Why A Hackintosh?
During the early stages of my photography career, I decided it was time to invest in a professional grade computer for my photo and video production needs. At the time I was using a Dell desktop with 4GB of RAM and a dual core processor. It was slow. (Painfully slow.) But it was getting the job done, up until that point. I had recently purchased a Nikon D7000 and the large raw files were really bogging down my system.
During the process of searching for exactly which computer would be best for me, I found myself heavily biased towards the Apple operating system. Something about the sleek design of the computers combined with the way OSX worked so seamlessly made me decide I wanted to go Mac. The computers I was looking at were the photographer's dream. Smart, sexy and efficient. I loved everything about them. Until I saw the price...
To this day I am an avid Mac user and most likely always will be. But for a young college student who wants to get into using Photoshop or Lightroom, the price tag is just too high. I began researching alternative routes. I knew I did not want to go PC. Through this process of researching blog posts and forums about computers until my eyes turned bloodshot, I started hearing the term "hackintosh" thrown around a lot. I was curious about it so I started doing some research. A hackintosh is basically the Mac OSX operation system running on standard PC hardware. In other words, you can build your own computer for less than half the price of a Mac and then install the operation system on it yourself. I knew this would require a lot of time, research and work, but I decided I would give it a try.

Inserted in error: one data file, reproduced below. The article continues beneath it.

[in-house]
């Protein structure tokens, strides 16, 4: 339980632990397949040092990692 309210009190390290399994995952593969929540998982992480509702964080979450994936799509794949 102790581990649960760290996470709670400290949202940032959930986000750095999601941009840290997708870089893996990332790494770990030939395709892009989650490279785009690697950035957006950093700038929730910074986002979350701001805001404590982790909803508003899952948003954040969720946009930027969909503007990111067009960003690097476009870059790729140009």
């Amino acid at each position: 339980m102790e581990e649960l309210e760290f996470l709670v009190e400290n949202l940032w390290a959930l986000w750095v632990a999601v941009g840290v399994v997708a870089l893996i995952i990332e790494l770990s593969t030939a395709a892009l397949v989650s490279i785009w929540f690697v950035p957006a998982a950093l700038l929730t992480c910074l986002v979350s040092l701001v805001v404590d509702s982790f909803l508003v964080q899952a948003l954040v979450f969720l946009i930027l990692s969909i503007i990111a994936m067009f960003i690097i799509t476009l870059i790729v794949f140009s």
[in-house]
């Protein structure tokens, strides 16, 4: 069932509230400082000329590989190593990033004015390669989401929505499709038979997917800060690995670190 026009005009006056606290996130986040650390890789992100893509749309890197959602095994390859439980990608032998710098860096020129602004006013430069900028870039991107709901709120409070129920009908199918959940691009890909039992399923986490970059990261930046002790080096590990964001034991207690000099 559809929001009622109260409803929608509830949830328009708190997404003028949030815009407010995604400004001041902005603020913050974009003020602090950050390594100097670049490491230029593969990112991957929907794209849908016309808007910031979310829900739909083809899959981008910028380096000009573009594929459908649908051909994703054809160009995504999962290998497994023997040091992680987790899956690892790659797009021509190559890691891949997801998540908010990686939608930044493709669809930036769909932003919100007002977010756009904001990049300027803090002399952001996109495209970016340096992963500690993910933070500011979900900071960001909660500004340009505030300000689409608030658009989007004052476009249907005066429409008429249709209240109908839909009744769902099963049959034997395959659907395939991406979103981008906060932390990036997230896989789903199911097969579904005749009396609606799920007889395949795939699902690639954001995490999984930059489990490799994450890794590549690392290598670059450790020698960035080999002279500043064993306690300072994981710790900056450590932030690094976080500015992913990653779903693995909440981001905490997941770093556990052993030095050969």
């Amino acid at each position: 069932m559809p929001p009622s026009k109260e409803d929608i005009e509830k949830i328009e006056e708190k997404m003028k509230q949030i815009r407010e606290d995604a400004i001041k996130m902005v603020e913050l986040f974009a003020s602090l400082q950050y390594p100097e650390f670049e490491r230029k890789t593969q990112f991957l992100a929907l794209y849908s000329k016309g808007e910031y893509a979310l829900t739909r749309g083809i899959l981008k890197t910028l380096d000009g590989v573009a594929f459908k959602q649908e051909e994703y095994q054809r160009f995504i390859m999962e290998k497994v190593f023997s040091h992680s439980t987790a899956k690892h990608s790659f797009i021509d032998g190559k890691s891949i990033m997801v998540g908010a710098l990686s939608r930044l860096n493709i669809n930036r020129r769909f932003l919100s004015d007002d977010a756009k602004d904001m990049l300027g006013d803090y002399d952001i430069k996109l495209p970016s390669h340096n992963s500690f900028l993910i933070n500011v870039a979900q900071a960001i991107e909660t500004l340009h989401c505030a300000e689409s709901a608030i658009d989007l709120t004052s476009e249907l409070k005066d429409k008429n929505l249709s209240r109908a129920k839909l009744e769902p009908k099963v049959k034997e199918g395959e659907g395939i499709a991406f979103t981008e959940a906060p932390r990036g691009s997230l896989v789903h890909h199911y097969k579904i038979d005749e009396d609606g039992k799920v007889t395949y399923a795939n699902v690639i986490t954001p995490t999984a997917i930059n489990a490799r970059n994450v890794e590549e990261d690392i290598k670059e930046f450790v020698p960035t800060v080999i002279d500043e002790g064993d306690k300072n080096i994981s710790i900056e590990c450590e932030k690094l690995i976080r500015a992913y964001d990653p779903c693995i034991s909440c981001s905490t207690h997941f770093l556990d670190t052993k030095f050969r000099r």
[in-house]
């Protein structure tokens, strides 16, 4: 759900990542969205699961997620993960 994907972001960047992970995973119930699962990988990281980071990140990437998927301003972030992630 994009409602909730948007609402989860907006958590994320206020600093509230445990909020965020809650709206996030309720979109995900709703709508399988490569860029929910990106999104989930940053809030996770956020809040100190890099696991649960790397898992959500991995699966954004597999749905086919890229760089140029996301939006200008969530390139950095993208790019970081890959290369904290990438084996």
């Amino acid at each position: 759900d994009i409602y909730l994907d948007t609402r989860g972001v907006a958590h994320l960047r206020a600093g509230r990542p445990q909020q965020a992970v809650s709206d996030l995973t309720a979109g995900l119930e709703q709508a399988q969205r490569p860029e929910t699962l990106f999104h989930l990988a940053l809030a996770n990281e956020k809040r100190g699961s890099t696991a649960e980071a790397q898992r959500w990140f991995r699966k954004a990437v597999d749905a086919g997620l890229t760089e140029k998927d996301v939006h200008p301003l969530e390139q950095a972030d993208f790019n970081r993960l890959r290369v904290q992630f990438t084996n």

Two weeks later I had ordered all of the parts for my dream computer and they were shipped to my house. By watching YouTube videos and reading forums, I had the computer up and running within a week or so. I loved it. Compared to my old Dell it was a dream come true. But after a few months, I started to notice little bugs in the system. Little bugs that wouldn't go away. First it was my hard drives. No matter what I tried, my computer would not boot up if I had any external hard drives plugged in. I usually have seven or eight drives plugged into my computer, so this was an issue. Each time I needed to reboot I had to unplug all of my drives, wait half a minute, then plug them all back in. But the issue still wasn't resolved because at that point, my drives would fail to mount about fifty percent of the time. I got used to this problem and if the drives were not mounted I had to wait an hour or two and come back, usually to find that they had mounted with no problems.
Additionally, I was unable to install any updates via the App Store because if I wanted to run an update, I had to completely reinstall the operating system, therefore, deleting all my files and starting fresh. I had everything backed up, but this was still very frustrating.
I used this setup for about a year and a half before I upgraded to a 2014 27" iMac with a 23" Asus monitor on each side. I can not describe how much better this situation is. Everything runs flawlessly and processes very quickly.
This may seem like a no-brainer to many of you since the Mac OSX operating system is not meant to be put onto other hardware in the first place. However, there are thousands of users creating their own hackintoshes to save a little dough. In summary, I would say that if you are absolutely out of reach of purchasing an Apple computer for your personal or business needs, then a hackintosh may be the way to go. It certainly worked well overall and was much faster than my previous computer, but please be aware that there will most likely be bugs to try to work out. If at all possible, I recommend buying a Mac. You will not regret it!